Copyright © 2001 Blethen Maine Newspapers Inc.
Nearly 18 months after affirming a parent's right to use corporal punishment on children, the Maine Supreme Court clarified the issue Thursday in a ruling against two parents.
The Maine Supreme Judicial Court unanimously upheld a Bangor district judge's ruling that a 12-year-old girl from Dexter was in jeopardy because her adoptive parents went too far with spankings and locking her away for so long that she once had to urinate in a cat litter box.
The case came to the courts after the girl's mother authorized her biological son to spank the girl after she hit the spray nozzle on the sink, causing water to spray on some clean dishes on June 22, 2000.
The 23-year-old son, who weighed more than 300 pounds, was instructed to strike the girl 35 times with a leather belt, but the girl fled after being struck five times.
She ran in front of a car, pleaded with the motorist for help and was driven to the Dexter Police Department, where she was found to have large welts on her buttocks and thigh.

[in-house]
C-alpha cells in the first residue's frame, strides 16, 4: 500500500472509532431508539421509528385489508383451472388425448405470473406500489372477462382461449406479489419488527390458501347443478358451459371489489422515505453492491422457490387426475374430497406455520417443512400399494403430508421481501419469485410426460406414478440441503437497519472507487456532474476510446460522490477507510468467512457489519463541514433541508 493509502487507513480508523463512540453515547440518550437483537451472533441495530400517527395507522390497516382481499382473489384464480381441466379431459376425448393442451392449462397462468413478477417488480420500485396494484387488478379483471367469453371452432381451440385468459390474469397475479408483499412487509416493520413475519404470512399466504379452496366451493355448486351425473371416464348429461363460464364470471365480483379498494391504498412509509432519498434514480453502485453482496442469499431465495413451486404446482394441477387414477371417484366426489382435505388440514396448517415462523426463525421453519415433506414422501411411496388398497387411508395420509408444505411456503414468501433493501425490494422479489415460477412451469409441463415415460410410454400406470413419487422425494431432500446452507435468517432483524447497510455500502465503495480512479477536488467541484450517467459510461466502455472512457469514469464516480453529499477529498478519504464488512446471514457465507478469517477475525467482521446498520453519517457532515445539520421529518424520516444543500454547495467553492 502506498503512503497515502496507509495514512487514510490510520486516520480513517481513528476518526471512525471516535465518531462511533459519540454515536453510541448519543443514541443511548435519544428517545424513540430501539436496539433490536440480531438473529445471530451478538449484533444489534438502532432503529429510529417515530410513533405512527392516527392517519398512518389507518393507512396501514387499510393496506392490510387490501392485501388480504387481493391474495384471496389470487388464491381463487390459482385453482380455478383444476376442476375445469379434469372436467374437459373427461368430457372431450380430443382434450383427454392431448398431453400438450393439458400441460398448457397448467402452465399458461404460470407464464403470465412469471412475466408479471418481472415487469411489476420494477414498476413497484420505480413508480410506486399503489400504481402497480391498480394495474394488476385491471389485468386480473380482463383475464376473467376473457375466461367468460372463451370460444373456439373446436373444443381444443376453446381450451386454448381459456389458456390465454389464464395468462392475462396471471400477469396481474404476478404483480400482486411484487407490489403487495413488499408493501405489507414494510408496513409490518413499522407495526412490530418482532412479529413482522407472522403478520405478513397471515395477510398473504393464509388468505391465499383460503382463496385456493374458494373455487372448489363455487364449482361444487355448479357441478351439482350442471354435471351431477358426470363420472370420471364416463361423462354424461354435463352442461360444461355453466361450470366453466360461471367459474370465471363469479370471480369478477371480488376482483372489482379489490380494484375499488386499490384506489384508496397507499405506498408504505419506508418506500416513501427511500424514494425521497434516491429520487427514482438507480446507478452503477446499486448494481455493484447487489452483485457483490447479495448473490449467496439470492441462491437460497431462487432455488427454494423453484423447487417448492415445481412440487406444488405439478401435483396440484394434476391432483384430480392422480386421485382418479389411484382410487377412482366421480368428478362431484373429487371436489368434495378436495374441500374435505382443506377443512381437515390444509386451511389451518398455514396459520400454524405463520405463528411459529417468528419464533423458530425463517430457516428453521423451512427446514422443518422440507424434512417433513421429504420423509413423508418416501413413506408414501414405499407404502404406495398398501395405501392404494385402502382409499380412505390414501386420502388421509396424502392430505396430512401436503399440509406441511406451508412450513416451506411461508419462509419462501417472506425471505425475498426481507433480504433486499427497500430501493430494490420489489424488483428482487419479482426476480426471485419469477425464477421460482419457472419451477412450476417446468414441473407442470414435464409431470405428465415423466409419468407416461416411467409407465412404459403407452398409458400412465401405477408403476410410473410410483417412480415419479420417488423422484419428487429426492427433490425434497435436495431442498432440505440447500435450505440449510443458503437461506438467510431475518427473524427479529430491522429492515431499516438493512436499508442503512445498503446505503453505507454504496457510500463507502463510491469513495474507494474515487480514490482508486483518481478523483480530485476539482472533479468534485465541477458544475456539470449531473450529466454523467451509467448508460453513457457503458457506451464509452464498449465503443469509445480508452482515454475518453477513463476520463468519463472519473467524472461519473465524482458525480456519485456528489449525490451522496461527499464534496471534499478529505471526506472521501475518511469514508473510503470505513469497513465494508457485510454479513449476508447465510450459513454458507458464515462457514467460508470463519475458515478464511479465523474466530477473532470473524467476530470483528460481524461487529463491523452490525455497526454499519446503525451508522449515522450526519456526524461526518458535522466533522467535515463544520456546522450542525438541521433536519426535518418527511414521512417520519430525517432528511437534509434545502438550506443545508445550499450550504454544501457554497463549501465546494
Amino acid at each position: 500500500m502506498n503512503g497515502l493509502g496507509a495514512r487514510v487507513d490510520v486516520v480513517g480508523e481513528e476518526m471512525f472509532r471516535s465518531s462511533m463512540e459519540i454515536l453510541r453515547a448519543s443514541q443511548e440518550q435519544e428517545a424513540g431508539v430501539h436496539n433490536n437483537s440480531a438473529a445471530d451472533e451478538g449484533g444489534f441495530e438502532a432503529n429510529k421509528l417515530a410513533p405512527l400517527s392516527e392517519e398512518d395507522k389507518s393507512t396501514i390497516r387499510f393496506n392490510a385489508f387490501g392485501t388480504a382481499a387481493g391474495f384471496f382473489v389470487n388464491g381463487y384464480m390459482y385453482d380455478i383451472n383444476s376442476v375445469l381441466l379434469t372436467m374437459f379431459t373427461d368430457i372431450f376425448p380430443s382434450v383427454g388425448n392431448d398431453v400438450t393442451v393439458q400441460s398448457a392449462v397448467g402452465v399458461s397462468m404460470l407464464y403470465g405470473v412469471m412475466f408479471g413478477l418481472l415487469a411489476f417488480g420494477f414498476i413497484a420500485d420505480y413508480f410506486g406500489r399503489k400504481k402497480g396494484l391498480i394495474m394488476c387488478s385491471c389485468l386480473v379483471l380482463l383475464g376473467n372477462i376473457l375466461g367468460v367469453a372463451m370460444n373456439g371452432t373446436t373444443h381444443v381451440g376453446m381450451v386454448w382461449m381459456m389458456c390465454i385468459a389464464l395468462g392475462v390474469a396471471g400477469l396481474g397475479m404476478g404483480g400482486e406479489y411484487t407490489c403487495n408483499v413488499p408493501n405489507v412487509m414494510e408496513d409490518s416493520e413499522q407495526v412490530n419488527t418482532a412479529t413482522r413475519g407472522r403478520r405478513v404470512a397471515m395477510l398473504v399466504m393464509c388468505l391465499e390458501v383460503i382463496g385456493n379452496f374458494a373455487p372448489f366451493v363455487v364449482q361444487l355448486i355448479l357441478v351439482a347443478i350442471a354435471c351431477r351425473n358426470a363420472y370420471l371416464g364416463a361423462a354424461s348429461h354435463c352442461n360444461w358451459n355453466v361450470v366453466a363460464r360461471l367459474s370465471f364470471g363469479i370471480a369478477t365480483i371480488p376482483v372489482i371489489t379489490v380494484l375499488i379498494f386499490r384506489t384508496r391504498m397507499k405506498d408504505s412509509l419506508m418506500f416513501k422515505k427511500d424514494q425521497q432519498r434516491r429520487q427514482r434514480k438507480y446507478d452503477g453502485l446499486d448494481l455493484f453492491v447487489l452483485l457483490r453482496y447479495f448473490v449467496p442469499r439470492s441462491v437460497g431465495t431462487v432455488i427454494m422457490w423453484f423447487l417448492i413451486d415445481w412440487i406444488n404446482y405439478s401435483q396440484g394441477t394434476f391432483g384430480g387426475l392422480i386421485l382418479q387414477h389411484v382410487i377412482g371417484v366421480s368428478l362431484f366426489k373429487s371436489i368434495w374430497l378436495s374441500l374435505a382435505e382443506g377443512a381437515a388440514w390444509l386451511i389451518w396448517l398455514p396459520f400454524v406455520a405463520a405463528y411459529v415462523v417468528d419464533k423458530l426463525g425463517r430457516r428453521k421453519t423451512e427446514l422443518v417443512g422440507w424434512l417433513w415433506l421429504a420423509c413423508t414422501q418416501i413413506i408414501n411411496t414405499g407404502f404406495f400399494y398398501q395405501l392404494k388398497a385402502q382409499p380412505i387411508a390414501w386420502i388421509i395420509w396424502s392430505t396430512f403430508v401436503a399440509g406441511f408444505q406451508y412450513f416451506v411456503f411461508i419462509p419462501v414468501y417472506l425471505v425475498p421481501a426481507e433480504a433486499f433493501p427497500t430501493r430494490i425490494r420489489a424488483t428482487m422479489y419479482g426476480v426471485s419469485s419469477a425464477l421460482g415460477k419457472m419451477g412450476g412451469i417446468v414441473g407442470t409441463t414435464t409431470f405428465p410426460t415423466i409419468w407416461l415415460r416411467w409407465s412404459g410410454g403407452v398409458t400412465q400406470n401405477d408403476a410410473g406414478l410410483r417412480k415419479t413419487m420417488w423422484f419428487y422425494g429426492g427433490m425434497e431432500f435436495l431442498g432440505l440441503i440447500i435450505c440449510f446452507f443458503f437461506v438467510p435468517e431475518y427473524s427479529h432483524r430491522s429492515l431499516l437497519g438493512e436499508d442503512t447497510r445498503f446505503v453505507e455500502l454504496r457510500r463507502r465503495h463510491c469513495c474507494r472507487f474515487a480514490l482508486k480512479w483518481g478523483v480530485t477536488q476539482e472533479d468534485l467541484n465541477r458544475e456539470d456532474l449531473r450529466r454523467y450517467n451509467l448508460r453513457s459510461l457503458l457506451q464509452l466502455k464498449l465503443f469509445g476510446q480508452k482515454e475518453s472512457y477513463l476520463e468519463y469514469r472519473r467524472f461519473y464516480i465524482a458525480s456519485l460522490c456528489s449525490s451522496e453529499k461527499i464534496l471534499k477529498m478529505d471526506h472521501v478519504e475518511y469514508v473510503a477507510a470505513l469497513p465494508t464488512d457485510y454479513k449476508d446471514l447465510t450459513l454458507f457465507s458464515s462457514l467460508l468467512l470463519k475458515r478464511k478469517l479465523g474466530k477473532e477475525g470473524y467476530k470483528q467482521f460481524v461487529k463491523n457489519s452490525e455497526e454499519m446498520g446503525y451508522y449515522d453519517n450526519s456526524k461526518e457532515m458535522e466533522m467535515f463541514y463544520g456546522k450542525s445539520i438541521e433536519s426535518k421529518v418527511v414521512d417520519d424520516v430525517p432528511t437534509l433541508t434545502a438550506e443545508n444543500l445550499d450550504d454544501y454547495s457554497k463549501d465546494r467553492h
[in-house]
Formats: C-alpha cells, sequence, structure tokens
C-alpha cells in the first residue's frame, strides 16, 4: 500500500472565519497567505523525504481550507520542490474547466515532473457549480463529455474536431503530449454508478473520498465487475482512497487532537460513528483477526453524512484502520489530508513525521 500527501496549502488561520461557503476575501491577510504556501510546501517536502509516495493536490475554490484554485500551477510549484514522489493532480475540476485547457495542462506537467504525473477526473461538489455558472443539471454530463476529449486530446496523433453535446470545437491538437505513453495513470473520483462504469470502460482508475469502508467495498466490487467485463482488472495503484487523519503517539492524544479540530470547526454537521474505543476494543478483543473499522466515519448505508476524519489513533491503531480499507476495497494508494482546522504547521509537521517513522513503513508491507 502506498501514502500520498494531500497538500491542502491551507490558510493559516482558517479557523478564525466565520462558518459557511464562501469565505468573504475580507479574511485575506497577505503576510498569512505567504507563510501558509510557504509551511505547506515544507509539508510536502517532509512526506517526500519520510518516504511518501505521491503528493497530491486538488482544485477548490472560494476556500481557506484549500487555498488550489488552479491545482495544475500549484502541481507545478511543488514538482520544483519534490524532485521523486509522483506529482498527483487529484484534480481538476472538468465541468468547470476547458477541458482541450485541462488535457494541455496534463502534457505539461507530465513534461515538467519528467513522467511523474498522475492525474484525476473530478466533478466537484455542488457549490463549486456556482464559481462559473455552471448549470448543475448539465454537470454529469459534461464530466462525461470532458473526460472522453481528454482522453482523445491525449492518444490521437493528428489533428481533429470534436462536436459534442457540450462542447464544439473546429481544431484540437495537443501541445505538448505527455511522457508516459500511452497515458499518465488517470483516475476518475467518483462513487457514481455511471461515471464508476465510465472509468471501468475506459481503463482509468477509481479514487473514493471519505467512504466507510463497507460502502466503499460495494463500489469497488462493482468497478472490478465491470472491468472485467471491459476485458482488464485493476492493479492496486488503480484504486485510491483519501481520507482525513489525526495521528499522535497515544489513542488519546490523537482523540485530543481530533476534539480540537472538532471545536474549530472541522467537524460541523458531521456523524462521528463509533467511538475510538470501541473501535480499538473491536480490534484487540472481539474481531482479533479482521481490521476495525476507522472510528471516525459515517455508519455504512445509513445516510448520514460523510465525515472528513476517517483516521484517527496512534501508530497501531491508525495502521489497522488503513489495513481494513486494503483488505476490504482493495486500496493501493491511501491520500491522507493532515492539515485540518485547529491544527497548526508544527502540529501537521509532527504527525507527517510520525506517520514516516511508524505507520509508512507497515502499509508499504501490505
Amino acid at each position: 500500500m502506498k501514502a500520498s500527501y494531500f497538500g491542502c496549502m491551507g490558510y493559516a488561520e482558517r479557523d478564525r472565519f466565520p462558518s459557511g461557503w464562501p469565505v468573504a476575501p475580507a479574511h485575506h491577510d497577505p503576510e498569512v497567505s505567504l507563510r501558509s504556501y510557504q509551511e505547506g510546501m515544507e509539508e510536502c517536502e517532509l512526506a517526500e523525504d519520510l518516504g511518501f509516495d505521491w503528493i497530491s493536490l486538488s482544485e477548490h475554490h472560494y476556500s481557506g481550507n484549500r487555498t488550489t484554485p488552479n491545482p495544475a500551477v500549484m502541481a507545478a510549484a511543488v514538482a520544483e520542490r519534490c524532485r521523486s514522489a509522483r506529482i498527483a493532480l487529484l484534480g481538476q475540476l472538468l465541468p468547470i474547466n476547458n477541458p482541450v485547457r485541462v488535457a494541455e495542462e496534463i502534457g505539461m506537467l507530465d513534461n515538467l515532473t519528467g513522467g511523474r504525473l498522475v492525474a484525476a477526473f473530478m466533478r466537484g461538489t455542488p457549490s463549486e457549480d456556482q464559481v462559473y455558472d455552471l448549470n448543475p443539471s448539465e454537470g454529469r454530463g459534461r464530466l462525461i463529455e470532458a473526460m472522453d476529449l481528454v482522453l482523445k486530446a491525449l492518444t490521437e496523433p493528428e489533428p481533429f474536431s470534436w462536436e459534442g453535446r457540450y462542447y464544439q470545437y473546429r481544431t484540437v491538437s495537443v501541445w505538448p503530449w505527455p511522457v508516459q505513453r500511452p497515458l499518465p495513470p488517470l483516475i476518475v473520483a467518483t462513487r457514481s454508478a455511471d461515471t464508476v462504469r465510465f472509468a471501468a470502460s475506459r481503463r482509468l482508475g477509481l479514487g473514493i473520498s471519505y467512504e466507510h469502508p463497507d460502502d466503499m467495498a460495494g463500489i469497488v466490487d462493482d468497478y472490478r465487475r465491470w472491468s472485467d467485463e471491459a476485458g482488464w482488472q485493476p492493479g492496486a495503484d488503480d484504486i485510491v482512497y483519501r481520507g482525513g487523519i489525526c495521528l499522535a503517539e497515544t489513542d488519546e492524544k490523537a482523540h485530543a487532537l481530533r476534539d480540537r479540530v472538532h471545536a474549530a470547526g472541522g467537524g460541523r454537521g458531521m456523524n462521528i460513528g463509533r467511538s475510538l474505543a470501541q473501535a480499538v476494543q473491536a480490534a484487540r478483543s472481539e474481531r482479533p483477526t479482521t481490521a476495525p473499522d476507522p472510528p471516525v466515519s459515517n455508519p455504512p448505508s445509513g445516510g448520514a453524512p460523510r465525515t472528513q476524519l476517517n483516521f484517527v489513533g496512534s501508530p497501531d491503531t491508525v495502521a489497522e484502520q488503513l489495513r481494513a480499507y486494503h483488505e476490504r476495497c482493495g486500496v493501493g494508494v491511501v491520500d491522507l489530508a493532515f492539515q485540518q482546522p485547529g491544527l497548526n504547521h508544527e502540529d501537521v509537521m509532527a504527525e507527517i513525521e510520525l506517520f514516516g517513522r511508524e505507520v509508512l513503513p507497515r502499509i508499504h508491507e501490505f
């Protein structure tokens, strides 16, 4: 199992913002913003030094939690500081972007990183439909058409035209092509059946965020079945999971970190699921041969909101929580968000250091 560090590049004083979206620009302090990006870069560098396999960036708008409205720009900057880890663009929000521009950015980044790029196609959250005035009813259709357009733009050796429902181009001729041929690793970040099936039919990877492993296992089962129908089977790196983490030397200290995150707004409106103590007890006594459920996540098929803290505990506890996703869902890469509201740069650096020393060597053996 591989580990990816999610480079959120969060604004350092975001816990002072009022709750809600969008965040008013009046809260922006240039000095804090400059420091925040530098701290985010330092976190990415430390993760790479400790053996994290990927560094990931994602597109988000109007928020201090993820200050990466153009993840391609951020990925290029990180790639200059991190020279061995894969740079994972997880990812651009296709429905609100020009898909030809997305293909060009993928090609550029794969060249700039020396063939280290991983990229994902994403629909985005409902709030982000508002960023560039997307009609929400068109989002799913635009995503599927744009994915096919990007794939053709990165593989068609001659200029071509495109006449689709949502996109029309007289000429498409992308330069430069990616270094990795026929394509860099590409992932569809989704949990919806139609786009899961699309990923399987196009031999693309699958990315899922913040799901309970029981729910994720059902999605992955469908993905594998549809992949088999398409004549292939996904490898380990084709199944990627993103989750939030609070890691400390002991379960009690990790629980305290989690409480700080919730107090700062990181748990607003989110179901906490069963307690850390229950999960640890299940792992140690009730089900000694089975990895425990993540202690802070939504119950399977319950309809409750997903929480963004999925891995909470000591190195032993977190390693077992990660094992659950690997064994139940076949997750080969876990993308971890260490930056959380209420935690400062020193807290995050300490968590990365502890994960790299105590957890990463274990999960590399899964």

Last year, the Supreme Court reversed an assault conviction on a father from Cumberland who had grabbed his son hard on the shoulder, put his hand over his mouth and told him to ''shut up!''
In that case, the court defined acceptable parental discipline as that which does not produce anything more than ''transient pain'' and ''temporary marks.''
The punishment was much more severe than that in the Dexter case, Justice Donald Alexander wrote for the court.
Alexander noted that the parents regularly locked the girl in a room with little heat, and that the parents got carried away with the spankings. He noted that it took three weeks for the girl's welts to heal.
He also noted that the parents showed no interest in learning about alternative punishments, and that they had expressed reservations about taking the girl back unless they could spank her.